OB Multiplication Tables

Old Babylonian multiplication tables come in two varieties. There are the so-called single tables, listing multiples of a single number, called the principal number, and there are combined tables which have a number of single tables on one tablet. Often, multiplication tables occur on the same tablet as other, unrelated, information and it is clear that many of the tablets we have were school practice copies made by students learning their multiplication tables.

Single Multiplication Tables

Single multiplication tables list the multiples of a single number, known as the principal number, p. Because the Mesopotamians used a sexagesimal (base 60) number system, you might expect that a multiplication table would have to list all the multiples from 1p, 2p, ..., all the way up to 59p. In fact, what they did was to give all the multiples from 1p up to 20p, and then go up in steps of 10, so finishing the table with 30p, 40p and 50p. If you wanted to know, say, 47p, you added 40p and 7p. Sometimes the tables finished by giving the square of the principal number, too.

Most of the principal numbers are regular sexagesimal numbers that also appear on the standard table of reciprocals. Part of the reason for this is that the Mesopotamians treated division as "multiplication by the reciprocal." Instead of computing 19 (divided by) 12, they would compute 19 (times the reciprocal of) 12.

The numbers in the standard reciprocal table for which there are no single multiplication tables known are:

Among these missing numbers there are three pairs of reciprocals, each pair having one three-digit member. Perhaps the oddest omission is the number 1,21 (= 81 decimal), whose reciprocal 44,26,40 is the only three-place sexagesimal number which does occur as the principal number for a single multiplication table. We might dismiss this as an accident of discovery were it not for the story Neugebauer tells in Exact Sciences in Antiquity (note 18 to Chapter 1). If a number does not have a finite sexagesimal reciprocal, that is, it is not regular, then the Mesopotamian scribes would say, "it does not divide." Referring to a tablet in the British Museum (BM 85210), which he had published in MKT, Neugebauer says: In order to write "4,3 does not divide," the scribe clearly had to be unaware of the factorization of 4,3 as 1,21 times 3. This suggests the scribe did not know his 1,21 times table, which implies that he didn't have one. That is, it is possible that the Babylonians never did write a single multiplication table with principal number 1,21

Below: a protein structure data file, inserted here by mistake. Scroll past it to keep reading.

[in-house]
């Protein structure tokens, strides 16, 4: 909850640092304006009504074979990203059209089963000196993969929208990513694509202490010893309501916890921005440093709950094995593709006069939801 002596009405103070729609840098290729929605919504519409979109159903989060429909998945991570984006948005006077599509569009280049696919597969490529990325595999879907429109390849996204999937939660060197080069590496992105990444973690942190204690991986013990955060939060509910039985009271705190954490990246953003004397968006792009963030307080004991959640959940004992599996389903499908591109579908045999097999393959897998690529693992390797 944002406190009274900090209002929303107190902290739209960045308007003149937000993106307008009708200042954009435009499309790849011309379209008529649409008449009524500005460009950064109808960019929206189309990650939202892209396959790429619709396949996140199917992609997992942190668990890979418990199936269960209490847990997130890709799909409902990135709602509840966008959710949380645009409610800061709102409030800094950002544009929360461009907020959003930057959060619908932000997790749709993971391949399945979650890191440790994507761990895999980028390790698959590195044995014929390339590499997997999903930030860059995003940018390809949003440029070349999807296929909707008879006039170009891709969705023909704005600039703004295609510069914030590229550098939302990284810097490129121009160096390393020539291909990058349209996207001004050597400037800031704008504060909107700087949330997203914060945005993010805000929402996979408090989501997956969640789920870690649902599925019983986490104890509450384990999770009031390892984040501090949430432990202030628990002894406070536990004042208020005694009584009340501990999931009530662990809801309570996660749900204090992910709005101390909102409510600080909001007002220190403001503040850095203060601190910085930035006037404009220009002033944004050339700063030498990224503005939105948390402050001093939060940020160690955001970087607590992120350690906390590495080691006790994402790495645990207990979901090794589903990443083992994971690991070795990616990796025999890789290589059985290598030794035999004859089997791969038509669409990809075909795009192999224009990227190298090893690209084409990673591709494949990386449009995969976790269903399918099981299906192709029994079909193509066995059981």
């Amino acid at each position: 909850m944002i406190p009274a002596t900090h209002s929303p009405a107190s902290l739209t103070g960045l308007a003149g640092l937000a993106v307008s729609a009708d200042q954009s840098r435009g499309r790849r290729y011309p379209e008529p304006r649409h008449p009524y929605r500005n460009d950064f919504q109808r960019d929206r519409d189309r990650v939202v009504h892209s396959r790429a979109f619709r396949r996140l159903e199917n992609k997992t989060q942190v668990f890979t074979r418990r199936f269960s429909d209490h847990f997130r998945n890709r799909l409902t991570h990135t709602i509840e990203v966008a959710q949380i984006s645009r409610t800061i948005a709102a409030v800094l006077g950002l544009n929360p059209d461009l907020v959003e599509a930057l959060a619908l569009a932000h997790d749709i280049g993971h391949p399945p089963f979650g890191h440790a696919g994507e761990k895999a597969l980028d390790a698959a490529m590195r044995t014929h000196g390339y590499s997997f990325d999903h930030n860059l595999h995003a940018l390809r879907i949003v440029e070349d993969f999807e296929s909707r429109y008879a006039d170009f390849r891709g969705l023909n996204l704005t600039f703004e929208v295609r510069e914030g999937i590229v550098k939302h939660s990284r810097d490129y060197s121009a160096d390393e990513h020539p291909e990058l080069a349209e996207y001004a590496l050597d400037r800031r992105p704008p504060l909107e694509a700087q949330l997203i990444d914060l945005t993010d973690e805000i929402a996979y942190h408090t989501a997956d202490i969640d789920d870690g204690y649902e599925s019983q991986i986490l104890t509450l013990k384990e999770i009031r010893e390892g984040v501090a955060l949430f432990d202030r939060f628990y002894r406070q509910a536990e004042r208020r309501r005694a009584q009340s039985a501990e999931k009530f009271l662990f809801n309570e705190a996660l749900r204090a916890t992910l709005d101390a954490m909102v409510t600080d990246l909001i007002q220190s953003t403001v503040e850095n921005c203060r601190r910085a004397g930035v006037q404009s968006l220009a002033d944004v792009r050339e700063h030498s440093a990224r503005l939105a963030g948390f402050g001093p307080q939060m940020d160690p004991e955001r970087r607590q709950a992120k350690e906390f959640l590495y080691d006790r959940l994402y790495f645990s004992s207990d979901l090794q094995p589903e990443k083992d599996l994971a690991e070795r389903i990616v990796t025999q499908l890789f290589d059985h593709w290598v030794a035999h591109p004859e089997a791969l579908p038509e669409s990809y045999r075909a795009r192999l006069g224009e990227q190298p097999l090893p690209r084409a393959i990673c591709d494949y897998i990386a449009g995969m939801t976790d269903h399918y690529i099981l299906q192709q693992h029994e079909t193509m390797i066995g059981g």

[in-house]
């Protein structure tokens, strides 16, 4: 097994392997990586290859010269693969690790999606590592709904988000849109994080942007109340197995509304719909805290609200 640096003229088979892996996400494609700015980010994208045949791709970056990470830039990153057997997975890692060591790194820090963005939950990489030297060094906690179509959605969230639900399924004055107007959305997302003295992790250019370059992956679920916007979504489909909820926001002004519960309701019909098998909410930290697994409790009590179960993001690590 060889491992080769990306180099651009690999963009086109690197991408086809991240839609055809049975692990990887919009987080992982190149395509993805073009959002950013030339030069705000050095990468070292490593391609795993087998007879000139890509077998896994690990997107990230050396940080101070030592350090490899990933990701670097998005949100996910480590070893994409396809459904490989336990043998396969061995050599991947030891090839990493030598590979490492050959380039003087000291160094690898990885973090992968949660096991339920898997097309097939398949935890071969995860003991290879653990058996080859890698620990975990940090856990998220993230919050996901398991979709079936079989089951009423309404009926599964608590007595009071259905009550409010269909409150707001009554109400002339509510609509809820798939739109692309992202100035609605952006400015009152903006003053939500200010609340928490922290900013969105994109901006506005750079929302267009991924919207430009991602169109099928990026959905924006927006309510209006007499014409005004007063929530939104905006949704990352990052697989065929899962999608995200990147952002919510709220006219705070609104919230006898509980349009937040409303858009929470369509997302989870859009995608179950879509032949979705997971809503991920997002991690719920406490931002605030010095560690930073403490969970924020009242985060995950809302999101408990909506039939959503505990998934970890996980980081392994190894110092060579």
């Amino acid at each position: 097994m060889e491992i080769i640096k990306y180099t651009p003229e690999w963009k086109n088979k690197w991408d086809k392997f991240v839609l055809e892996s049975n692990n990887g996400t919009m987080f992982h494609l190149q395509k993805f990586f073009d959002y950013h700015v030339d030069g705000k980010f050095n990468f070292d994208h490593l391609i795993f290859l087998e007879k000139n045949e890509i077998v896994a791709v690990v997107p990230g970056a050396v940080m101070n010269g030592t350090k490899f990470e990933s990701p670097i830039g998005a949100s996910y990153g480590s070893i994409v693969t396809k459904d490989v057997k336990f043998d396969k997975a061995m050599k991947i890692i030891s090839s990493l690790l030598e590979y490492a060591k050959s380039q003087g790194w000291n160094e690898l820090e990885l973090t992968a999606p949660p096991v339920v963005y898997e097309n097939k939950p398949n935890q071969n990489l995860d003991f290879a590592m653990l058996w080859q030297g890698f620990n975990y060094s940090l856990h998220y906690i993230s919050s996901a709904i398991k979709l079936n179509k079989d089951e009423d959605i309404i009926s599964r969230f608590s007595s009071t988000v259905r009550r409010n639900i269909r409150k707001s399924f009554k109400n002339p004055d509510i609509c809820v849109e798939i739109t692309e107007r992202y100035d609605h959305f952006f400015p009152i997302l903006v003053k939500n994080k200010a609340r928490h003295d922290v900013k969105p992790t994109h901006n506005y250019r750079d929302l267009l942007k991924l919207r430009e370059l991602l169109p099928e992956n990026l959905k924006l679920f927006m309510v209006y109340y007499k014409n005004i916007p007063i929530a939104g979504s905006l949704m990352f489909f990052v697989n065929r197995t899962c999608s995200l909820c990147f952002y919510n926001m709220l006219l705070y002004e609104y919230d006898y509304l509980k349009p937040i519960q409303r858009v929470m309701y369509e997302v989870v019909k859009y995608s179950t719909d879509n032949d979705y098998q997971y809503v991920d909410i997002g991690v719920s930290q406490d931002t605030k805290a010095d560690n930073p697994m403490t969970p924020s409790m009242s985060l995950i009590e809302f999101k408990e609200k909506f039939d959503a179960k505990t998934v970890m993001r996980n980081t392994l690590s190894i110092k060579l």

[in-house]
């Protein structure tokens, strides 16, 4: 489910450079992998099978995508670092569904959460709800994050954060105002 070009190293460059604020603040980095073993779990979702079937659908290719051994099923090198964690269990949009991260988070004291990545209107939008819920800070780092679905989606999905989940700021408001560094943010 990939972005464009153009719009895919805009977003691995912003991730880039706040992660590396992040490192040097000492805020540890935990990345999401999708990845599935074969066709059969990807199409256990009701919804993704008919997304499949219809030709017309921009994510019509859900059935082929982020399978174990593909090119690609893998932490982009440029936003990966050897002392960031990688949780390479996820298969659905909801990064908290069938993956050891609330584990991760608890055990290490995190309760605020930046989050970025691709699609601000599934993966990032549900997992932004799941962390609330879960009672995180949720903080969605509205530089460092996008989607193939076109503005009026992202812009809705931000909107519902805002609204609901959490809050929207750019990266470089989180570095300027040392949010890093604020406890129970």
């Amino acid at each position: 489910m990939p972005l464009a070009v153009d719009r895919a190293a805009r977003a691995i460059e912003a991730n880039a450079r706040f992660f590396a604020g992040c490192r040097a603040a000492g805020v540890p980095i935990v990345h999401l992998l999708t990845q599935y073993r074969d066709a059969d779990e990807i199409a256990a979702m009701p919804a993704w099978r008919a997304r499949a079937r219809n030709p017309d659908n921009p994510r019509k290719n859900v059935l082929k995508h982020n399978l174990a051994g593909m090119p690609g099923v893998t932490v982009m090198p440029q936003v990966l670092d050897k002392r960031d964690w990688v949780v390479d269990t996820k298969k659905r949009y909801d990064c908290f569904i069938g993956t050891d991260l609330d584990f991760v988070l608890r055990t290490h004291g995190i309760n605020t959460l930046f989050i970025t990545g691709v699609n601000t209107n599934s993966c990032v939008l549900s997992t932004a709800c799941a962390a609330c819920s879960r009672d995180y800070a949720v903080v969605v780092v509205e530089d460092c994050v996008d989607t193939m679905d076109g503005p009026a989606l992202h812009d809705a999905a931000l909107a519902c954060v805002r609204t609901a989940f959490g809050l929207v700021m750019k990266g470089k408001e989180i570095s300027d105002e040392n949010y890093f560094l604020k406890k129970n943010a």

The numbers that are not in the standard reciprocal table, but do have single multiplication tables are:

There are some later tablets (i.e., not Old Babylonian) that have other numbers as principal numbers of single multiplication tables.

It is worth noting that although the Babylonian 'scientific' system of computation was sexagesimal, they did go to the trouble of writing multiplication tables for the decimal numbers 100 (1,40), 200 (3,20), 400 (6,40), 500 (8,20), 750 (12,30), and 1000 (16,40) as well as the numbers 300 (5), 600 (10) and 900 (15) which occurred naturally. This indicates the strength of a numerical substrate based on 100.

Over 160 single multiplication tables are known; they come in a number of different forms, all of which are slight variants of each other. In the most common type, the table is written
p a-rá 1 p
a-rá 2 2p
and so on.
The word 'a-rá,' of course, means 'times.'

Combined Multiplication Tables

Combined multiplication tables have a number of single multiplication tables written on one tablet. Almost all of the principal numbers appearing in combined tables also appear as the principal number on a single table. One of the most interesting facts about OB combined multiplication tables is that the individual sub-tables are nearly always written in the same order of descending principal number. This implies that many of the known tablets are practice copies of portions of a complete or 'canonical' list of tables. Most tablets start either at the beginning or in the middle of the canonical list.

Among the 80 or so known combined multiplication tables one of them (A 7897) is a large cylinder containing an almost complete set of tables written in 13 columns. There is a hole through the center of the cylinder so that it could be turned on some kind of peg. The cylinder is quite fragmentary, but helps to construct the canonical list. The others survive in greater or lesser fragments and each included less sub-tables, but together they allow us to reconstruct the overall list.

The canonical table begins with a standard table of reciprocals and follows it with multiplication tables for the principal numbers

Of these, only 48 2,15 and 1,20 are not known as principal numbers for single multiplication tables, and 48 was often omitted from combined tables, too. There are no single multiplication tables (from the OB period) with principal numbers not on the canonical table. 

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Last modified: 6 June 2001
Duncan J. Melville